Sokel said, "You can't forget about all the people who, it?s not because they haven't learned, they many not want to learn, or they just like getting a catalog in the mail and ordering via the phone."
Wolff agreed, saying that Internet delivery, mail order catalogs and the actual stores all compliment each other as means of distribution.
"When we were printing the catalogs, the Internet people said the catalogs were obsolete, that the retail stores will be obsolete, that the catalogs are not going to need to exist," Wolff said. "I'm amazed when I go over to our CSR center, that we still get a stack (of direct mail orders), sometimes a foot or two high, for the day."
"We already had this business model, and we just kept putting one foot in front of the other," Wolff said. "Who would open a chain of video stores (today)? But if you already have them and they are established, it's kind of easier to grow organically that way."
The newest division of TLA — TLA Releasing (tlareleasing.com) — is an international film distribution company with specialties in international, independent and gay and lesbian cinema, which, Wolff said, released 50 DVDs and eight theatricals last year.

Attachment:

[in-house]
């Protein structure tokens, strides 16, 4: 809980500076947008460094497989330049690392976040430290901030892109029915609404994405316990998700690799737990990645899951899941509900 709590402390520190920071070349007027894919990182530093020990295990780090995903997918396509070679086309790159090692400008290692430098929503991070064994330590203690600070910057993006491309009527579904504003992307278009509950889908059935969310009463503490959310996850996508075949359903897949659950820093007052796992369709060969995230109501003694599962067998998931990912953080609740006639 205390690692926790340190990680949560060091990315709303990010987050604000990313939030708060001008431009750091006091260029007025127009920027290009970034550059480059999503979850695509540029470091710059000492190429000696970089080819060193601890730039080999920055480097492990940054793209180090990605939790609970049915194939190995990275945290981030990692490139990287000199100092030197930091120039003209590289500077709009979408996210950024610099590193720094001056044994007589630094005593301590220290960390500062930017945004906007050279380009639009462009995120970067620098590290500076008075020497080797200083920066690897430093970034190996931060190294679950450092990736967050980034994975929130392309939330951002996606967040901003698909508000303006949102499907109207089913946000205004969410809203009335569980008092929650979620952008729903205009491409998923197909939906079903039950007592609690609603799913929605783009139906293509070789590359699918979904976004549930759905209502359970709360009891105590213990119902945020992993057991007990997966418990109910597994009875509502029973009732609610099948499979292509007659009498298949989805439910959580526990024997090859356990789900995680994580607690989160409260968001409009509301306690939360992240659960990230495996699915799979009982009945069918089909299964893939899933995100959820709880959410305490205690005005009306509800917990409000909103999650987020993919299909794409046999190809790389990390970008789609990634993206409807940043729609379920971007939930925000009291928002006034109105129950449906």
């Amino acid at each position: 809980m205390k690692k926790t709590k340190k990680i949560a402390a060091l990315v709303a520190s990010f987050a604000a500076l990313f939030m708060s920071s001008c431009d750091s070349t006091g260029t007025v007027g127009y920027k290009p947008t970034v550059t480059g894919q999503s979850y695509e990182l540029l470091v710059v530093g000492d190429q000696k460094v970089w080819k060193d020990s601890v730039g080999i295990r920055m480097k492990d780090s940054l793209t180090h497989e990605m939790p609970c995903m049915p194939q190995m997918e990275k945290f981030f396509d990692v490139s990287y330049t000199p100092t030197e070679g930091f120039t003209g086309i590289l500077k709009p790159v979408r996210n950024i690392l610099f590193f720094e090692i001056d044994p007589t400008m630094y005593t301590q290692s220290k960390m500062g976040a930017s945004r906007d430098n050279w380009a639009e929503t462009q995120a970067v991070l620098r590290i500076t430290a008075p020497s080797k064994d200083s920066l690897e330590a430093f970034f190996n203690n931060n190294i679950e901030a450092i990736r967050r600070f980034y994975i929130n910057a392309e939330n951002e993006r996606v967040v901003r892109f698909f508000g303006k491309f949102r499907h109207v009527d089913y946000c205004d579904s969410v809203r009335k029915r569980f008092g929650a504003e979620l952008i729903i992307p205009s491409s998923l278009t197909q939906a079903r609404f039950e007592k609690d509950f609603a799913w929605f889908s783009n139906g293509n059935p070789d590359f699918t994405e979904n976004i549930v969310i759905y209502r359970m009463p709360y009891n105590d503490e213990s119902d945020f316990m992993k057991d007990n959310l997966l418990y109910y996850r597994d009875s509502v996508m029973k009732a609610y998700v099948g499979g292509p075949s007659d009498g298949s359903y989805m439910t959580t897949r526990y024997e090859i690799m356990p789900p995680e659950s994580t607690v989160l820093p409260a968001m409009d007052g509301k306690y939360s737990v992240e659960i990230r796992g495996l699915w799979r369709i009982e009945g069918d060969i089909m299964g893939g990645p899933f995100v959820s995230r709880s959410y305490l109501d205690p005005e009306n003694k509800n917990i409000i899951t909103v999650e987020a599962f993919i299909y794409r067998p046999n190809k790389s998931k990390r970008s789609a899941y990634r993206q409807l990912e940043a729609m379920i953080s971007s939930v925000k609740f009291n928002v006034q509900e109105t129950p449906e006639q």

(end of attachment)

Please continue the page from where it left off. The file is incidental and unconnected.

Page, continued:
Schut said TLA Releasing was a natural extension of the company's film festivals, "because people were showing up in droves to see the festivals, but they couldn't buy the films anywhere."
Those festivals — The Philadelphia International Gay and Lesbian Film Festival, and the Philadelphia Film Festival — saw attendance of 28,000 and 57,000 respectively last year. Spearheaded by CEO/President Raymond Murray, the two expensive and expansive fetes fall under the newly created Philadelphia Film Society (phillyfests.com), a not-for-profit corporation that TLA established in 2001 to organize the events. The gay and lesbian festival is the third largest in the U.S., and, at press time, Laurence Fishbourne and Susan Sarandon were scheduled to attend this year's straight film festival in late March and early April.